The department pursued coercive sanctions through the courts out of concern that Neri continued to violate OSHA trenching standards. After failing to comply with the court enforcement order, Neri was held in federal jail for 23 days. He was released on Dec. 24, 2014, after posting a $10,000 bond. The court order and agreement vacates this bond. For more information, see the news release.
A 58-year-old maintenance worker for Hussmann Corp. was killed after he was pinned between a motorized scrap metal table and a railing at the company's Bridgeton, Mo., facility. An OSHA investigation found that Hussmann failed to prevent the table from starting unintentionally. Hussmann was cited with three willful and 12 serious safety violations and proposed penalties of $272,250.
"This tragic loss could have been prevented," said Bill McDonald, OSHA's area director in St. Louis. "OSHA inspectors found workers at risk of life-threatening hazards because Hussmann Corp. failed to train its workforce to prevent unintentional operation of dangerous machinery. This company needs to fix safety procedure deficiencies, so no other family is forced to suffer."
The company also failed to train workers on safety procedures and use effective safeguards for moving parts on machinery. Inspectors also found hazards related to powered industrial trucks. For more information, see the news release.
Since 2013, 294 workers have been killed by falls: a deadly fact that one roofing contractor appears willing to ignore as it was found putting the safety of its employees at risk by U.S. Department of Labor Occupational Safety and Health inspectors once again.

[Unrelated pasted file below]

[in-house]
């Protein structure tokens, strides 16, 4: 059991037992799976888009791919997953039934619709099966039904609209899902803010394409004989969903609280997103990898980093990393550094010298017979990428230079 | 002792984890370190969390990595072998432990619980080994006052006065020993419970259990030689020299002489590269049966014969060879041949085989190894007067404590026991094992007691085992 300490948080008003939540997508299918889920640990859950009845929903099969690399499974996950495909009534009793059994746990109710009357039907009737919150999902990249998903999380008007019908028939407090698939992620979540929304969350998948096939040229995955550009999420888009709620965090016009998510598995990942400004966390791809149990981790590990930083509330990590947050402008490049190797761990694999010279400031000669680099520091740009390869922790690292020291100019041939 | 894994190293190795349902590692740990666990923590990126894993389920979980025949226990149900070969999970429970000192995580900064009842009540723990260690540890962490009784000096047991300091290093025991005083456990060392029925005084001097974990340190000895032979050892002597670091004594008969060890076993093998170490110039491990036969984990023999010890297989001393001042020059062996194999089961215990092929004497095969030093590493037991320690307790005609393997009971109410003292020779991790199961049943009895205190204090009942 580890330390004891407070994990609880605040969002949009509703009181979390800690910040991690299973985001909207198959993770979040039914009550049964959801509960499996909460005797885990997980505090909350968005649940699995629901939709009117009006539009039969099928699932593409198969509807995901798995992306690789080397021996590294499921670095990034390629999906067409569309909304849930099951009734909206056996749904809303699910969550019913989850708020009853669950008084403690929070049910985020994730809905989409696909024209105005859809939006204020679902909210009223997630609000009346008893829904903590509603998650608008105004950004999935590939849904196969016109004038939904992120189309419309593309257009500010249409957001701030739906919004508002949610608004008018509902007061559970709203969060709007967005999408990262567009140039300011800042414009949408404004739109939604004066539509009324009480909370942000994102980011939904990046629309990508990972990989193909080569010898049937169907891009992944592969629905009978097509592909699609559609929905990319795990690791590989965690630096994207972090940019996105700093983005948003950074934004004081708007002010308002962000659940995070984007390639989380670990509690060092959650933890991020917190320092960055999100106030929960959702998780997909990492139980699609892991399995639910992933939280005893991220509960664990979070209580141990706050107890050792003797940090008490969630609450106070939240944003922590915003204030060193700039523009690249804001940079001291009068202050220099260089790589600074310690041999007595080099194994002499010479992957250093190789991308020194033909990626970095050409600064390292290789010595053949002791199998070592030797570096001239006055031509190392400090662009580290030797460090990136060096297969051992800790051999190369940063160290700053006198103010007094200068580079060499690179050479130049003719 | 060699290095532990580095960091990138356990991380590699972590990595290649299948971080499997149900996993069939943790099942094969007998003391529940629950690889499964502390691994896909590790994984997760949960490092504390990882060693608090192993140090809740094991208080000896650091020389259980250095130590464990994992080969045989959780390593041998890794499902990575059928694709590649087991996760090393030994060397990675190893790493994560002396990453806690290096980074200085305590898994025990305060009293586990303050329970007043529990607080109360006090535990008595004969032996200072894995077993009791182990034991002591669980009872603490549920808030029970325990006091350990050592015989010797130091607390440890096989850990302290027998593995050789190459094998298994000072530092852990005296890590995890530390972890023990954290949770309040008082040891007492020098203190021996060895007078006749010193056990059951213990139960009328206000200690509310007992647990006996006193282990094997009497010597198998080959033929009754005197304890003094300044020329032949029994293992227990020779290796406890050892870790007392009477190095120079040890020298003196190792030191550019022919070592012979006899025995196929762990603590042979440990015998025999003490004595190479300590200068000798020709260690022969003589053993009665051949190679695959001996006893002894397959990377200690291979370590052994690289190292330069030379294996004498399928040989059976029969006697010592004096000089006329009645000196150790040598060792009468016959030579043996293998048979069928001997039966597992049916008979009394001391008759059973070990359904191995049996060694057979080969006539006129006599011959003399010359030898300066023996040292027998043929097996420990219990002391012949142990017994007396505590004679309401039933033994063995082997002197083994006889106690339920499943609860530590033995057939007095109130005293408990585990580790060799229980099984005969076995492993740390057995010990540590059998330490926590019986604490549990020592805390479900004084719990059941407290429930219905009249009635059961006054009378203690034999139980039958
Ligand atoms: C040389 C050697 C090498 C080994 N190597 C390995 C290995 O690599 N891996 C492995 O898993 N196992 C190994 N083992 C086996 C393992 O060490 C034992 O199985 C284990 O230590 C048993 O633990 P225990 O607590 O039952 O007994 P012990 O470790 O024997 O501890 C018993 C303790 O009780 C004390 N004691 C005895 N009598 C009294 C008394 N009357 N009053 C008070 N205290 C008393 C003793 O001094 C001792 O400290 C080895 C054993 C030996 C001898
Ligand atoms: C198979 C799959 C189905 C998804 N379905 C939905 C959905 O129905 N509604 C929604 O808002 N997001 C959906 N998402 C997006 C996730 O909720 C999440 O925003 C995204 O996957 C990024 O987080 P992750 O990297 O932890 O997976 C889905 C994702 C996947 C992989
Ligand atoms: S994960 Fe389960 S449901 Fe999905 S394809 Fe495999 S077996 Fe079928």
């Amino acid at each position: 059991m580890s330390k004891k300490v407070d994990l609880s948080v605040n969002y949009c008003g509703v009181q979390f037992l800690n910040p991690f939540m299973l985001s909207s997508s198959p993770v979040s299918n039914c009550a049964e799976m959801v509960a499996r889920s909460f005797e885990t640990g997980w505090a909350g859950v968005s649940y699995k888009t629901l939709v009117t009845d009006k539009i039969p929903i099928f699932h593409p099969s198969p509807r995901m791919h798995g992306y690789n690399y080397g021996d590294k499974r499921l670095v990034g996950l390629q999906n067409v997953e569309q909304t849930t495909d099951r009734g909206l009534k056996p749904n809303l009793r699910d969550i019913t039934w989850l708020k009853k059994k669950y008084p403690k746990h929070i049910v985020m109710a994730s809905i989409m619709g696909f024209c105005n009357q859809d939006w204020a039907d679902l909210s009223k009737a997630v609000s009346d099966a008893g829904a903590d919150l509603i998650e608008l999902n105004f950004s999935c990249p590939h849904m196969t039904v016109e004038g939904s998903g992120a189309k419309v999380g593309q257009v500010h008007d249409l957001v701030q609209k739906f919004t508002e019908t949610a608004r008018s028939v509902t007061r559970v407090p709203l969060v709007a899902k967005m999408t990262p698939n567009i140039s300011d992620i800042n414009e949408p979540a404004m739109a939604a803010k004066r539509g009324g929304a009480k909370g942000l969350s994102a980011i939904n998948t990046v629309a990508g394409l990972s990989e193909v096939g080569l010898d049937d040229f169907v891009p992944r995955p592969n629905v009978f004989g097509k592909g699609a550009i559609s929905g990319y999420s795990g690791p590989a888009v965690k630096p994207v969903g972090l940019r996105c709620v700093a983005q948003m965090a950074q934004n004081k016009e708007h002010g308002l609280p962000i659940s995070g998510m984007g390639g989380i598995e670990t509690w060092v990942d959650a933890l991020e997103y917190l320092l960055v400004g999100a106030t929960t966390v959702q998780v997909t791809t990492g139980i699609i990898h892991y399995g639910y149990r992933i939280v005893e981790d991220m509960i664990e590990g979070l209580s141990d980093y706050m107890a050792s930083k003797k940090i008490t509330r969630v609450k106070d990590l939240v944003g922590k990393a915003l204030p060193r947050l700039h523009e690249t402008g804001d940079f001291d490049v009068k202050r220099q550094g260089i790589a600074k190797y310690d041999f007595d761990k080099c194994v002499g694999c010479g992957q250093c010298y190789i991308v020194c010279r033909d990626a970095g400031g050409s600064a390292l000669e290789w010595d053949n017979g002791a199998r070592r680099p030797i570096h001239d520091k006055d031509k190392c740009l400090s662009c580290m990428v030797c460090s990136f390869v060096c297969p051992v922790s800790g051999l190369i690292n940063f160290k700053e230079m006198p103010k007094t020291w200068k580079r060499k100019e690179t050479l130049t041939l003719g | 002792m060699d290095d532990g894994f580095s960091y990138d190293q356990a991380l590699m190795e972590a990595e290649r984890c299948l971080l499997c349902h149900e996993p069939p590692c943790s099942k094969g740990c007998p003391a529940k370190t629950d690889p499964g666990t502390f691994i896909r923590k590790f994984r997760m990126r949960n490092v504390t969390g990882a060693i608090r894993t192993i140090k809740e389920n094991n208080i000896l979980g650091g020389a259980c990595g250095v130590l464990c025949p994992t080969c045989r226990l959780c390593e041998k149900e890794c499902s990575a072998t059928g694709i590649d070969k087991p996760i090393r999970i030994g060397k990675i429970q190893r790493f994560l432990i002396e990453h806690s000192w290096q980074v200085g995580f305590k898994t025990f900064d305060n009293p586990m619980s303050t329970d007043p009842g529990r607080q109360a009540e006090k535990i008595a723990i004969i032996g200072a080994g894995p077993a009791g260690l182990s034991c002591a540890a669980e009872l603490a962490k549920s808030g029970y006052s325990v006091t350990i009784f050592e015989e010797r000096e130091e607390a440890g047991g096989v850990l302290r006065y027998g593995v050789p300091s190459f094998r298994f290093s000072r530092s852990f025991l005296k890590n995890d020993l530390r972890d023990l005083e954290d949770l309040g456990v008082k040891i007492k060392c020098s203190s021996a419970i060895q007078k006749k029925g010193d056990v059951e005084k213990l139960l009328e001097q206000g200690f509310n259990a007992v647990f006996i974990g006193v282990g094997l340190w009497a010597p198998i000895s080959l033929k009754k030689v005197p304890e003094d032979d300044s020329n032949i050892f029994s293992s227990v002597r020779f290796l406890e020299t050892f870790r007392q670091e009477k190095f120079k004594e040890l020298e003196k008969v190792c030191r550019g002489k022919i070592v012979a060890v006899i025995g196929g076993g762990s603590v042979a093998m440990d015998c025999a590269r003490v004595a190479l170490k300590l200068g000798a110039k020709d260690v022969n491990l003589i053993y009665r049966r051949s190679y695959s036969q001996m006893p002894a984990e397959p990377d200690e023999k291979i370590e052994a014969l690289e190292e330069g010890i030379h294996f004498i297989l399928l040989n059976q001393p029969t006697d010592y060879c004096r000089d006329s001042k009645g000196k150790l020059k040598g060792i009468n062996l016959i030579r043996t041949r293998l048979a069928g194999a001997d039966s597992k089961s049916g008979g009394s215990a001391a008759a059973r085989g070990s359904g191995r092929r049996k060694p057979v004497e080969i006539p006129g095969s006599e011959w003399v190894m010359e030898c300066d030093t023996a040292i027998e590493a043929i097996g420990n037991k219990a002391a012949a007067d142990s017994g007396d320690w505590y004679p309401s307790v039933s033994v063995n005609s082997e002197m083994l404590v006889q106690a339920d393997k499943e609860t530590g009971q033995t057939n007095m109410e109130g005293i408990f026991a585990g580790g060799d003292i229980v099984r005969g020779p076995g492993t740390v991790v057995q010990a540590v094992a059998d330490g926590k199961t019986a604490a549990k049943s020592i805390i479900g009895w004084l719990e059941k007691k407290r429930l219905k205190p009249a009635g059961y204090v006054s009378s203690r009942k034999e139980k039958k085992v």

"Jasper Contractors has violated fall protection and safe ladder usage rules numerous times, yet we still find workers exposed to preventable danger," said Brian Sturtecky, OSHA's area director in Jacksonville. "We will continue to cite violations and issue penalties when employers fail in their responsibility to protect workers."
OSHA cited Jasper Contractors with willful, repeated and serious violations after inspectors witnessed workers on top of roofs without fall protection during two inspections last year. The company received seven citations for safety violations at job sites in Jacksonville and Green Cove Springs, Fla. Proposed penalties total $186,200. For more information, see the news release.
LeDonte McCruter, a 31-year-old day laborer from Birmingham, Ala., was killed when a 12-foot-deep trench collapsed and buried him alive. An OSHA inspection found that his employer, subcontractor Joshua Dailey, failed to provide cave-in protection to prevent the trench collapse and failed to notify OSHA of the fatality. OSHA issued one willful and two serious violations to Dailey and the general contractor, Otis Bates and Bates Construction. Proposed penalties total $53,800.
"Mr. McCruter's employers knew they were placing him in mortal danger by not using cave-in protection, yet they allowed him to work in the trench," said Ramona Morris, director of OSHA's Birmingham Area Office. "His family is grieving the death of a loved one because his employer willfully failed to protect him from this known hazard."
OSHA issued a serious citation against Bates Construction for not providing cave-in protection. The agency proposed that Dailey be placed in its Severe Violator Enforcement Program for demonstrating indifference to its OSH Act obligations to provide a safe and healthful workplace for employees. For more information, see the news release.
A receptionist at Salon Zoë was fired by her employer after making her co-workers aware of health hazards associated with products containing formaldehyde that were regularly used by stylists and haircutters. As a result, the U.S. Department of Labor is suing the Bronx, N.Y., salon and its owner, Kristina Veljovic, for discrimination and seeking redress and compensation for the worker.